until Abu Dhabi Autonomous Racing League

Formula 1

Mark Hughes: Sainz risks becoming Leclerc’s wingman

by Mark Hughes
7 min read

Carlos Sainz’s face on the second step of the podium as the anthems played said it all: deeply contemplative and a frown of concern. Yes, he was second, and yes, the Ferrari promises to give him a very fruitful season. But not at any stage in the weekend was he quite on the pace of team-mate Charles Leclerc.

In fact, he felt it was the furthest off he’s ever been, not necessarily in numbers (he qualified just 0.126s slower) but in terms of how far away he felt he was in extracting everything from the car. “I’ll be honest, it’s been the most difficult weekend of my Ferrari career,” he said immediately after the race.

He knows it’s a bad time to suddenly be outpaced by Leclerc, just at the moment he is finally in a title-contending car going into his eighth F1 season. Having competed on level terms with quality team-mates throughout his F1 career, Max Verstappen, Lando Norris and Leclerc included, in cars that were not potential race winners, now is not the time to lose that thread.

It threatens to put him in a support role to a Leclerc title bid, something which would actually make things easier for the team in some ways. But it’s absolutely not something he will be prepared to accept at this stage. If he is to have a more Rosberg-like dynamic to Leclerc’s Hamilton and not a Bottas one, the rebound from Bahrain needs to be sooner rather than later.

Mattia Binotto Carlos Sainz Charles Leclerc Ferrari F1

The first signs of his struggles came in Friday practice when he was a long way off. “In FP1, FP2 and FP3 I was very far behind,” he admitted, “the most far that I’ve been ever in Ferrari and that’s why even with a 1-2 that we scored I’m not entirely happy with the weekend.

“It just shows that I need to put my head down, understand this car, understand where is Charles making the difference with his driving and the way that he’s approaching the corners and driving the tyres.”

Sainz worked away at it and his qualifying performance was the strongest element of his weekend.

At 0.126s off Leclerc, he missed joining him on the front row by the three-thousandths of a second by which he trailed Verstappen.

Charles Leclerc Carlos Sainz Ferrari F1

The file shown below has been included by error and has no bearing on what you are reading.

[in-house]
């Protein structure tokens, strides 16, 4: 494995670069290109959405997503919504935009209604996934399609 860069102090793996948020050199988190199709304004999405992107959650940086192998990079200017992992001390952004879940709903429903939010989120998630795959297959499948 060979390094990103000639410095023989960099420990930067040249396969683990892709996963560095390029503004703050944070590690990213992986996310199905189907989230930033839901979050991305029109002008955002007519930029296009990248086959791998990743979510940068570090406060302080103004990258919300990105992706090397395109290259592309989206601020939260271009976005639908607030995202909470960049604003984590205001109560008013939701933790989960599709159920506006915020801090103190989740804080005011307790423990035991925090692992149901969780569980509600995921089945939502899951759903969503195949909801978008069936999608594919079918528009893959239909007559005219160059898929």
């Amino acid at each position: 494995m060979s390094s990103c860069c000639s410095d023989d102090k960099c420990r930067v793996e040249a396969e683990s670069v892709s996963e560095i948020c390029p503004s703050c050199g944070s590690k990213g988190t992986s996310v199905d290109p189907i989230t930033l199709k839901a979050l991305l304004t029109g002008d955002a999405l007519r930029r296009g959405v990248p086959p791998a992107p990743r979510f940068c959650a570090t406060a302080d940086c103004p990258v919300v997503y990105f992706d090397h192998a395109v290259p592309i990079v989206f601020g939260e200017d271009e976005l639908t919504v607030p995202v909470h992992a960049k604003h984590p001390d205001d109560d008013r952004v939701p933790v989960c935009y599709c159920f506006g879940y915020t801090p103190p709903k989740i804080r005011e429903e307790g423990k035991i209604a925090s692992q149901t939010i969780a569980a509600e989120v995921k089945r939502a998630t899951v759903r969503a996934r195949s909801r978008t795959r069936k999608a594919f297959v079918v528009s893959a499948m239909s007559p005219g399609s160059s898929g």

If we compare the best Q3 laps of Leclerc and Sainz, though Q3 was Sainz’s best session of the weekend, we can see the areas where the Spaniard will be working at understanding.

Turn 1. Sainz is cleaner here. Leclerc overshoots slightly, misses the apex and has to change down to second gear to regain momentum. What is notable is that Leclerc overlaps the braking with the throttle here, as he does in several corner approaches through the lap. This is typically used to keep a lively rear end more stable under extreme braking, keeping just a little bit of drive to the rear wheels to prevent them locking. It’s a tricky balance to pull off though, as it can cost more in lost braking efficiency than it gains you instability – and this is perhaps a contributory cause to Leclerc running wide here, at a point in the lap when the tyres will be at their coolest.

Unlike Leclerc, Sainz, on the correct part of the track, is able to stay in third and be earlier on the gas. Sainz’s simpler, more binary, approach has worked to his advantage here, but only because Leclerc has over-committed.

T2-T4. Sainz’s advantage carries on the run through T2/3 and up to the approach of T4. Here Leclerc doesn’t brake as hard, takes a bit more speed in, necessitating him to be busier on the throttle on turn in, compared to Sainz’s more on/off input.

T5-T8. With the cars then accelerating flat out through the gears they are confronted by the quick downhill left-right flick of T5-6. T5 is flat in sixth gear but T6 requires a lift. Leclerc’s lift is smaller and he maintains more speed going in, even if that does give him an oversteer snap on exit. Regardless, he is quicker all the way down the hill as a result of that ballsy T6 entry. Into T8 Leclerc is earlier onto the brakes but earlier off them too – and they carry much the same entry speed into there.